Marriage is inherently a protective ‘tool’ that stops people from pursuing sexual desires outside of wedlock; committing a big sin in Islam.  Muslims are encouraged to marry in many ayat in the Quran, yet simultaneously there are ayat that warn people about marriage, their partner and of their children. ‘O you who believe! Verily, among your spouses and your children there are enemies for you; therefore beware of them’ (64:13).

I come from a family that does not see marriage as a necessity. In fact, I was brought up with aunts who have stayed single out of choice. I never viewed marriage as an essential element of life or a ‘dream’ that is out of reach.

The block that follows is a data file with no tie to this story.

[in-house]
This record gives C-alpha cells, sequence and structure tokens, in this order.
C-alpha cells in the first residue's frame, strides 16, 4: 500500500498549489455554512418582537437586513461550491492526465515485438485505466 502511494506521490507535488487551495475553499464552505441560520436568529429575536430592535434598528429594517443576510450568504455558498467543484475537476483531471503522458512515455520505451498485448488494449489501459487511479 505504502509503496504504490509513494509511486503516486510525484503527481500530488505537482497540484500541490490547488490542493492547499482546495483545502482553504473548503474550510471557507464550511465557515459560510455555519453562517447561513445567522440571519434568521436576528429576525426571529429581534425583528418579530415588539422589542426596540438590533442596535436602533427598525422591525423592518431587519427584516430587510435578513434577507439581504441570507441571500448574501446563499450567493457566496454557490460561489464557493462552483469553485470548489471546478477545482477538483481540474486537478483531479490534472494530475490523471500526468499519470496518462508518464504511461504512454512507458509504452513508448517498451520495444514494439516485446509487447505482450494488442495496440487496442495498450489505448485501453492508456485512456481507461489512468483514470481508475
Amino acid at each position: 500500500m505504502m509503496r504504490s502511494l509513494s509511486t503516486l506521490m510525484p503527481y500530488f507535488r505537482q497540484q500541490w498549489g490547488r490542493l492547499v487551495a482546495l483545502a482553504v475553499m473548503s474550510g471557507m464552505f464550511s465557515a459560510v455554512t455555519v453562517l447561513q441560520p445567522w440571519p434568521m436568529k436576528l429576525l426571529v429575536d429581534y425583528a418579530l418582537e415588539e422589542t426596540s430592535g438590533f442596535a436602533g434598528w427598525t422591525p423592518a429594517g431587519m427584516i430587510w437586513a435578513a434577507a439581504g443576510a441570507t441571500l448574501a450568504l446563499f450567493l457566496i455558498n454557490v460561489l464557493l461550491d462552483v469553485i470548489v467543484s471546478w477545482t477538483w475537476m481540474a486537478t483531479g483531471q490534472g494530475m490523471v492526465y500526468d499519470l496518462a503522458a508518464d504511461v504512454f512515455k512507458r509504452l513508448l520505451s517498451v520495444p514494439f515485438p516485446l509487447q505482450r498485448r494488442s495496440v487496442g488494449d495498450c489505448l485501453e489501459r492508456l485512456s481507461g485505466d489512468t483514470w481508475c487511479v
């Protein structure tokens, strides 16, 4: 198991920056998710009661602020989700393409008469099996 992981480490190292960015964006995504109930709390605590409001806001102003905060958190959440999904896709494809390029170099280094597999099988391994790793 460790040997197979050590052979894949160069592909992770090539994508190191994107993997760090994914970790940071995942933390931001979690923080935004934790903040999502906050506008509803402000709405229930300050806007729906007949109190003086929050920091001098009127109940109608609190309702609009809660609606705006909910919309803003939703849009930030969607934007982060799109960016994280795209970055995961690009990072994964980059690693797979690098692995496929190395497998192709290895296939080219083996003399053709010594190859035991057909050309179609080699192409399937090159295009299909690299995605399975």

Seeing many single and independent women around me erased any thought of being either different or deprived of an opportunity because marriage is not for everyone whether you are disabled or not.  Marriage, like any feature of this life, is a test, similar to staying single. The action of each individual is what really matters and plays the decisive role in marriage being a completion of ‘half the deen’ or a source of danger as the Qur’an warns: ‘Your wealth and your children are only a fitnah, whereas Allah! With Him is a great reward’ (64:14)